Japan isn't going to save Ghost in the Shell from registering red ink, though the filmmakers may be able to take some solace from the way their version is being received in its birthplace.
The Rupert Sanders-directed, Scarlett Johansson-starring take on the classic manga and anime opened Friday in Japan, taking in $3.2 million from 233,000 admissions at 611 screens over the weekend. Its Saturday-Sunday total was $2.4 million, landing it behind Sing, which topped the box-office charts for the fourth weekend. (Local charts are calculated on admissions rather than revenue, putting Ghost in the Shell third behind Disney's Moana.)
Despite a committed marketing campaign in Japan - including a talk-show event featuring Sanders, Johansson and Takeshi Kitano to unveil the trailer in November and holding the world premiere in Tokyo last month - the film is unlikely to finish with more than $15 million in its spiritual homeland of Japan.
In its favor, Ghost in the Shell is attracting better word of mouth and reviews in Japan than it has in the U.S. It currently has 3.5-star rating on Yahoo Movies Japan, which is, remarkably enough, higher than the 3.2 stars held by Mamoru Oshii's seminal 1995 anime. Meanwhile, on other review sites, the new version has scored 4 stars and ratings of up to 75 percent.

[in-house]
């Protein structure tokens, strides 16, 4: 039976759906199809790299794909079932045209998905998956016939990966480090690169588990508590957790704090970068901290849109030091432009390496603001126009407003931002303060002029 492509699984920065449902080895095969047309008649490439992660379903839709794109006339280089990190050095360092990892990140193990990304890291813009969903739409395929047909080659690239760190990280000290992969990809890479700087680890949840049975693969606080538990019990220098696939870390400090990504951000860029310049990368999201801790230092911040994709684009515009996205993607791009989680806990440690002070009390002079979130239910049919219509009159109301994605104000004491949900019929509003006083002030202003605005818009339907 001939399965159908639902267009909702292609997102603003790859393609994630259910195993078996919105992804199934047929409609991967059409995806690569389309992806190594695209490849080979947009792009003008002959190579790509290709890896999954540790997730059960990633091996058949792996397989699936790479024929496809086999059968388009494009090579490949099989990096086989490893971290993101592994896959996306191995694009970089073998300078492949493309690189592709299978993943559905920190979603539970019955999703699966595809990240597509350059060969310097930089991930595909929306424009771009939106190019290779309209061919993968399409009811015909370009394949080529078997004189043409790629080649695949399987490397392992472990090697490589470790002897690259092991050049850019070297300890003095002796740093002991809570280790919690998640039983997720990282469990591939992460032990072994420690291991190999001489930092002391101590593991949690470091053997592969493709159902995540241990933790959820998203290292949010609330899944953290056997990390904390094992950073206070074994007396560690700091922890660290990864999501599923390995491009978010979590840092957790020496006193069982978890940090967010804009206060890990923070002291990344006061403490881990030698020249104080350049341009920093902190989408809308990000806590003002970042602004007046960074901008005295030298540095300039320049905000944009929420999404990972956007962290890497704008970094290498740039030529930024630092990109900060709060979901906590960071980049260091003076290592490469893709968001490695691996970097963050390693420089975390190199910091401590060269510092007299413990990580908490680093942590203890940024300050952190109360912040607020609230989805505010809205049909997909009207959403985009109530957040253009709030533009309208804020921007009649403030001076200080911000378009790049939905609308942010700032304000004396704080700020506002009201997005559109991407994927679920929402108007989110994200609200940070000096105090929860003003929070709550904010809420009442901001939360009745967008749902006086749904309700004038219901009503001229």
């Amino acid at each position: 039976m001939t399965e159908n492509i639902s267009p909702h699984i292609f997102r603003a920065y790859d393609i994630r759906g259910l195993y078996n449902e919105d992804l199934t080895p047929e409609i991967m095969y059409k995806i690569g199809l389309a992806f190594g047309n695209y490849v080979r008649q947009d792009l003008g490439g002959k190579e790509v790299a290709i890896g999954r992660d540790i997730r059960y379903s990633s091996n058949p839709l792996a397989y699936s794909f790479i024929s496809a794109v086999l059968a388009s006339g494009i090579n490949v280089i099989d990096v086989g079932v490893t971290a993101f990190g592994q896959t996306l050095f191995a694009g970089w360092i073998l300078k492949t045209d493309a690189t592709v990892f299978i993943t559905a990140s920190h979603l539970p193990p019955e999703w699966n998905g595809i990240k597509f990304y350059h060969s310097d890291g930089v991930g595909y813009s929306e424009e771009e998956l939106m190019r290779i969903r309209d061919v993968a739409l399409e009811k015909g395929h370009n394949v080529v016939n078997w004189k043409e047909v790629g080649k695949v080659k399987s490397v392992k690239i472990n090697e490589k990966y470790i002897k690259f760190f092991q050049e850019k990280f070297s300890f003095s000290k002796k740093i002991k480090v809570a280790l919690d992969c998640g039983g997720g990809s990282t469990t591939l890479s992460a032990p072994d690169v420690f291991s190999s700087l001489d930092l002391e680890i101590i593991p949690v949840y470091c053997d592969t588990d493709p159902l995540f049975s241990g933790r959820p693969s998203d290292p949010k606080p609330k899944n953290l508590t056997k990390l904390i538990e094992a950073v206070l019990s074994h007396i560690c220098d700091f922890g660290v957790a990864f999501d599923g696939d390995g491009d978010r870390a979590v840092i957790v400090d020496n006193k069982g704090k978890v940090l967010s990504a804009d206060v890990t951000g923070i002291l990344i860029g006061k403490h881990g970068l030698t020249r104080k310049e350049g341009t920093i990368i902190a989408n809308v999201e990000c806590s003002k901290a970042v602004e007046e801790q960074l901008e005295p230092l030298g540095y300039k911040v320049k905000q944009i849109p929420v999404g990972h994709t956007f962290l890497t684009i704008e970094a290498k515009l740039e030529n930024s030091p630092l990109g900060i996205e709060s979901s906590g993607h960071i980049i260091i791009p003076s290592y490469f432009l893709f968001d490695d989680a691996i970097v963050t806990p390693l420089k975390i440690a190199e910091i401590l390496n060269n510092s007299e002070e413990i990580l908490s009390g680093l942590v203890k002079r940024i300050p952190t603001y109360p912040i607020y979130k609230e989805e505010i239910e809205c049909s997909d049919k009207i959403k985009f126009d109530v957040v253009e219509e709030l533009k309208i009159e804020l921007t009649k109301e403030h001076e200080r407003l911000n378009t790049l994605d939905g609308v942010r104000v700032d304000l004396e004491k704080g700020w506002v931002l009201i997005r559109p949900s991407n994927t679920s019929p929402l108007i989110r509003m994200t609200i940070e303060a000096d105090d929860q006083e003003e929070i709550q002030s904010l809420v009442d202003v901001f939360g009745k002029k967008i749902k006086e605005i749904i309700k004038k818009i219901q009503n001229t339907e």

Of the tens of thousands of tweets in Japan about the new Paramount version, more than 80 percent have been positive. But therein lies part of the problem: the tweets are in the tens, not hundreds, of thousands. While Oshii's original Ghost in the Shell (Kokaku Kidotai) has an adoring cult following in Japan, it is a relatively small one. The film took in just $2.3 million at the Japanese box office in 1995, a figure surpassed by Sanders' version on Saturday and Sunday alone.
And with 22 years having passed since the release of the anime, and 28 years since Masamune Shirow's manga hit bookstores, its core (predominantly male) fans are now in their 30s and 40s. Ghost in the Shell doesn't have the family-friendliness of a Disney or a Hayao Miyazaki film, nor the appeal to teenagers that made Your Name such a phenomenon.
Even the presence of Johansson, a popular star in Japan who appears in local TV commercials, isn't going to bring the millions into theaters needed to make it into the kind of megahit that would help recover the reported $200 million Paramount, DreamWorks and its Chinese investors have sunk into the production and marketing of the project.